Castor and Pollux were twins, sons of Leda, the daughter of Thestius, King of Aetolia. However, they had distinctly different fathers. Castor’s father was the Spartan King, Tyndareus, while Pollux was fathered by Zeus. who seduced Leda in the guise of a swan. Disturbing, for sure, but if you know Greek mythology, you know that odd behavior and strange, dysfunctional families were the norm on Mount Olympus and in the Greek city-states below.
Referred to as the Dioscuri (which means “Zeus’ boys”), Castor and Pollux were benefactors of humanity, with a particular emphasis on travelers, sailors, and athletes — but not marketing professionals.
Sadly, Castor was mortal, and Pollux was forever. So when, one sorry day, Castor popped his clogs, Pollux pleaded with Zeus to sprinkle some immortality dust on Castor’s corpse. No sooner said than done. Nice one, Zeus! The twin brothers subsequently took their place in the firmament, as the constellation Gemini.
Gemini, GDPR and the Blockchain
Gemini, incidentally, is the birth sign of GDPR (General Data Protection Regulations) born predictably on May 25th, 2018, a few days after my writing this blog. You can think of GDPR and the blockchain as heavenly twins like the Dioscuri. They are the benefactors of personal data. GDPR (Castor) is, of course, human and mortal, while the Blockchain (Pollux) is immortal — fathered by the Japanese deity Satoshi Nakamoto and in the guise of an algorithm, in consort with the mother of all cryptocurrencies, Bitcoin.
Both twins will work heroically to prevent the abuse of personal data.
GDPR will provide legal recourse, ensuring businesses adopt proper procedures to prevent data theft and exploitation. The blockchain will provide technology that makes personal data secure and brings it back under the control of the individual (see Permission.io, Datawallet.com, Datum.org, PillarProject.io, etc.)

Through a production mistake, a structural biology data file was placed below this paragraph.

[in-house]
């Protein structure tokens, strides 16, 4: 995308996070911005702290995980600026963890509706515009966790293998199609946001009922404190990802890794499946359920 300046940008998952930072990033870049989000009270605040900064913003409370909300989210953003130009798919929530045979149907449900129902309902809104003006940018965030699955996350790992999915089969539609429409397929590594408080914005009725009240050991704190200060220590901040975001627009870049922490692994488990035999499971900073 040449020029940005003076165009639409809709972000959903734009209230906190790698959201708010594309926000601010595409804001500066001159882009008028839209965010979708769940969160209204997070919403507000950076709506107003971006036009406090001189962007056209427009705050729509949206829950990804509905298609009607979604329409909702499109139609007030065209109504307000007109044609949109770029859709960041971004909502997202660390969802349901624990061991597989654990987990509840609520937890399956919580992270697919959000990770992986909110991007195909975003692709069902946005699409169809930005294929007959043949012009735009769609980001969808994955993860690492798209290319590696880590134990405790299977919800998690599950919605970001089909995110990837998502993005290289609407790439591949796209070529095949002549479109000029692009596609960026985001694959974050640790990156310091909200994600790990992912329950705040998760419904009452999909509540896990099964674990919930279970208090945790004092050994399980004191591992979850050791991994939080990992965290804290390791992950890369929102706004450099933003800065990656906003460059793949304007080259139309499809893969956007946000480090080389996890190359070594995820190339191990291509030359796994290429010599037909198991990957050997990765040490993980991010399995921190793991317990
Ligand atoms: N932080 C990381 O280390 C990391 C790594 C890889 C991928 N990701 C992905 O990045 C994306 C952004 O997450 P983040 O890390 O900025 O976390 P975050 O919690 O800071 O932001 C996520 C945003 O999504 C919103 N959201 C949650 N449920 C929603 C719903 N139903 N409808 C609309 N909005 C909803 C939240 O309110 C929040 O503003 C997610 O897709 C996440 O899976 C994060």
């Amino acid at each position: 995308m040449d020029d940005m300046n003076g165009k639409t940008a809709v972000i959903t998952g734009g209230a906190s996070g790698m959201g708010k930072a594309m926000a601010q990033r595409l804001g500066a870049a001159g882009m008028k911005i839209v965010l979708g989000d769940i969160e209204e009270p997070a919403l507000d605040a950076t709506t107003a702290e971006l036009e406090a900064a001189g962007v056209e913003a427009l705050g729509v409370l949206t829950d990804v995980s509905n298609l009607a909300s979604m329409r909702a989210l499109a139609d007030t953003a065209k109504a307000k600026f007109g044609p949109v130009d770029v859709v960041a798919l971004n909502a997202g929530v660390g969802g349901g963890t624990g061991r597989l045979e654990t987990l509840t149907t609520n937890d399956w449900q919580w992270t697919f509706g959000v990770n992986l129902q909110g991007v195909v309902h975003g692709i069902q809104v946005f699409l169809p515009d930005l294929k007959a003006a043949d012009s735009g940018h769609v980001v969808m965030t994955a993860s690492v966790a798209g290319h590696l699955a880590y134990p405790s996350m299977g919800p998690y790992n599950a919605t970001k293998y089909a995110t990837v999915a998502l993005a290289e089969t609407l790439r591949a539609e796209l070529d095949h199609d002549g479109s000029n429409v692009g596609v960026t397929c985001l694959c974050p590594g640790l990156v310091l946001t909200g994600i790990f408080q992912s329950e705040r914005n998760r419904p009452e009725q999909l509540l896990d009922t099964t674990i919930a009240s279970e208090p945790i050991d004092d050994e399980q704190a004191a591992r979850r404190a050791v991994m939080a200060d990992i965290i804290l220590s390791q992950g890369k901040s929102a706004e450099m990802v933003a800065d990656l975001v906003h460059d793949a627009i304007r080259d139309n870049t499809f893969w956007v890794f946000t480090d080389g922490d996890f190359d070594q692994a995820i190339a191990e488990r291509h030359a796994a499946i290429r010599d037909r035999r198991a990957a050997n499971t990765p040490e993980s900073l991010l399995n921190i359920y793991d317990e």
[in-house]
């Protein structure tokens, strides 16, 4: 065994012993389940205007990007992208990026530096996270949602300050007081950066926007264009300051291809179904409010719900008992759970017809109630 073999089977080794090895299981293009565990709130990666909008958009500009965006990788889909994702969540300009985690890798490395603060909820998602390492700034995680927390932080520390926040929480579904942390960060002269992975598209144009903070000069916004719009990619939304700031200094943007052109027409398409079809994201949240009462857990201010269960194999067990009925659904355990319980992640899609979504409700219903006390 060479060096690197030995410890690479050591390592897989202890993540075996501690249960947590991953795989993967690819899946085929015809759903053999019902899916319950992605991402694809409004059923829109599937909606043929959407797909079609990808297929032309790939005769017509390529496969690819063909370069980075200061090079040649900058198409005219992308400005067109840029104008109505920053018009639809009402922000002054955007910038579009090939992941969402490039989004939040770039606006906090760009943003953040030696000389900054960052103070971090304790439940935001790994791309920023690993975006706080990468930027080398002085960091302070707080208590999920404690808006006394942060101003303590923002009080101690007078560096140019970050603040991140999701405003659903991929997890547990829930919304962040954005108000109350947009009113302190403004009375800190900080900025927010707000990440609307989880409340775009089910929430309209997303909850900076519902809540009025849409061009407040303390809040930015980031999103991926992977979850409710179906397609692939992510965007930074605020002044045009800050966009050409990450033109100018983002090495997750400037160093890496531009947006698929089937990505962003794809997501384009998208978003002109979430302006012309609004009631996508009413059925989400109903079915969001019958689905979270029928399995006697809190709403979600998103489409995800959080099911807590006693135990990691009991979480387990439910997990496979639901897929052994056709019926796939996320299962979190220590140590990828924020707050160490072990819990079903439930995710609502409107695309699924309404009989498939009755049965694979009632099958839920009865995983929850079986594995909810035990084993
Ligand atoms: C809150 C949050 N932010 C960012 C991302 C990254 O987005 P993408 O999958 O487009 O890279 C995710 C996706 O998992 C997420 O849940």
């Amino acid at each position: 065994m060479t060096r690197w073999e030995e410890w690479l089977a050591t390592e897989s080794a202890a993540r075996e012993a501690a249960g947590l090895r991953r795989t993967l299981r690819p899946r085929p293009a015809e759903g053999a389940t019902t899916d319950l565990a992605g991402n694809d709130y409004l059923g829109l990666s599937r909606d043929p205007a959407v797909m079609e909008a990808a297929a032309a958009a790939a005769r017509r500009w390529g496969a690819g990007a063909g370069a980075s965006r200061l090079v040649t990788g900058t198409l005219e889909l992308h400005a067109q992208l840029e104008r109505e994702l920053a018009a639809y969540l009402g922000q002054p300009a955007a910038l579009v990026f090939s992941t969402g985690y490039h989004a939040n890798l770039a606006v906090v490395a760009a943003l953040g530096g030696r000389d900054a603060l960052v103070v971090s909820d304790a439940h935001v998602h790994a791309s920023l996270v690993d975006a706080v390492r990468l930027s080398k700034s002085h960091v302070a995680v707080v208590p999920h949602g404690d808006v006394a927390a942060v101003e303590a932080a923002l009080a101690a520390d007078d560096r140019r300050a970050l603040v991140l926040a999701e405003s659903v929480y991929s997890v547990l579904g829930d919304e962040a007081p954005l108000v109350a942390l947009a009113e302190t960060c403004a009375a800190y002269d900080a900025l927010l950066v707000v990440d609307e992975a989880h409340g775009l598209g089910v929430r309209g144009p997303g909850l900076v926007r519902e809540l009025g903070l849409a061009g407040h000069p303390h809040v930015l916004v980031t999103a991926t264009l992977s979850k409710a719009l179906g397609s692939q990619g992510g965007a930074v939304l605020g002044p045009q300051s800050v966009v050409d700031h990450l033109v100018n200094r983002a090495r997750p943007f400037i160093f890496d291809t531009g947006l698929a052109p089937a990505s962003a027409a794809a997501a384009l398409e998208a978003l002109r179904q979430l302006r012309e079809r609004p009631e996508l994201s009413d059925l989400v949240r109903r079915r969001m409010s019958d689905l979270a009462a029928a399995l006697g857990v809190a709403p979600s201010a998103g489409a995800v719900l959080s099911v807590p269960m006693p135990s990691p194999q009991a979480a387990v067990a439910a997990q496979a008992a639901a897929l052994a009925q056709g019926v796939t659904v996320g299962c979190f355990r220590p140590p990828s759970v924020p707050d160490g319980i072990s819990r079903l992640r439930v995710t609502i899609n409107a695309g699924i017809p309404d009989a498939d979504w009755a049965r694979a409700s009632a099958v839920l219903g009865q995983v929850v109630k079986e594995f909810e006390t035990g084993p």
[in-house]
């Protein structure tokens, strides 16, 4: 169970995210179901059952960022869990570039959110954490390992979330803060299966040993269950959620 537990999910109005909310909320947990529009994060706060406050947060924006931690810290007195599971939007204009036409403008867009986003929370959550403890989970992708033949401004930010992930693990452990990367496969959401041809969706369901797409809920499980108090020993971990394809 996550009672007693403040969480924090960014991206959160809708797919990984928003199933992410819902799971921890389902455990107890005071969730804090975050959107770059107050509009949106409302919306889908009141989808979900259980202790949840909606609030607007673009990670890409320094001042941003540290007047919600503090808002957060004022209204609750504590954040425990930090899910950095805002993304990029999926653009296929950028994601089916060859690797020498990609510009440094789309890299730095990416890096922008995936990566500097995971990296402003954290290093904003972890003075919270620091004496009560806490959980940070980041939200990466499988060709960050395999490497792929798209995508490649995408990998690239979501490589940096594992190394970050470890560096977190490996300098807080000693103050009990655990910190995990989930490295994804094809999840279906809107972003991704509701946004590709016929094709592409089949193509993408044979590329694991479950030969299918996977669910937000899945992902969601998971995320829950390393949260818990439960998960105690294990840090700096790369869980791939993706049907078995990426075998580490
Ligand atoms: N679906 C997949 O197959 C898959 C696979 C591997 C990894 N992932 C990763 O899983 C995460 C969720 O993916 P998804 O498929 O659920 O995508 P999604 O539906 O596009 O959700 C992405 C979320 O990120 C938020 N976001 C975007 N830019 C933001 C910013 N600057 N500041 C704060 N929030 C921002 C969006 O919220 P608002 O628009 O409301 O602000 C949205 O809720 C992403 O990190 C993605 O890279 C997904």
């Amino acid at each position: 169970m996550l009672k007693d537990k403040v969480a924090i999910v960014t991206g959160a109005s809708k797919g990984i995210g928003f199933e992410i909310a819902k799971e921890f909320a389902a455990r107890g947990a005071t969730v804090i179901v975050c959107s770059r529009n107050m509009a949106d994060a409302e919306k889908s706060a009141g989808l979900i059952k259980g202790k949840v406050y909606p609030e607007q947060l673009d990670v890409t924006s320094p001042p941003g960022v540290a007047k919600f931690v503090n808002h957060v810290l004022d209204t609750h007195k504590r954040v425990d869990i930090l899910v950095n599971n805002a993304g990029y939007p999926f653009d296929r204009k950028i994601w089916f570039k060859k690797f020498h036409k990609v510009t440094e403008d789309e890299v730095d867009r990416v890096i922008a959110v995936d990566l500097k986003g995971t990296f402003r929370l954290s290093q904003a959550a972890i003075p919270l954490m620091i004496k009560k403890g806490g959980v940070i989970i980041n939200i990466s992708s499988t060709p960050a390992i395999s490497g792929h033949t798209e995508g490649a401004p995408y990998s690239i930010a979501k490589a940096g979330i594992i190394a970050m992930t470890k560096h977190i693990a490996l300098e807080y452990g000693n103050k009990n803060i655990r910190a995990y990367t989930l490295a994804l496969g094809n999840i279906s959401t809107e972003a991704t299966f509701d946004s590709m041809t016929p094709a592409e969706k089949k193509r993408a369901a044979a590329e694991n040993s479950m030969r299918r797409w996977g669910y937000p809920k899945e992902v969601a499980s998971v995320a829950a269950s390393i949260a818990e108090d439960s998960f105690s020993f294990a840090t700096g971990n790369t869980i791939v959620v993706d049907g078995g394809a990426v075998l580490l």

The Merchant’s Perspective
After reading a very recent blog post (It Is Time To Take Back Your Data! That Means Now! And Now Means Today!), a marketing guru (John Miglautsch) had this to say.
“My contacts in the UK say GDPR will be the end of the list industry. In mail order, which pioneered the use of measurement, testing in marketing — we’ve worked very very hard to make sure data is used to avoid spending a lot of money contacting people who don’t want to hear from us. In my opinion, GDPR undermines nearly all marketing data use — but allows spammers to blanket consumers thoughtlessly.
I started in mail BEFORE computers were used in Marketing so I’m not wedded to the recent. I feel there is an epistemological war between the faith-based hypothesis of predicting what individuals will do vs. making good offers and moving with the market.”
I read this with interest. Here are my thoughts, line by line.
Into The Marketing Maelstrom
“My contacts in the UK say GDPR will be the end of the list industry.”
GDPR may well prove to be Nemesis of the list industry. Sadly, that industry has done very little to protect personal data. When I think of that industry, btw, I am obliged to include in it those dark web operators that happily sell lists of stolen data for high prices. I am also obliged to include the likes of Equifax who never once asked me, or anyone else if they could store my data — and then promptly got hacked and lost it. Such list businesses gave that dog a bad name.
But if a list business only ever uses the contact details of people who specifically opted into their list, in theory at least, it should survive GDPR unscathed.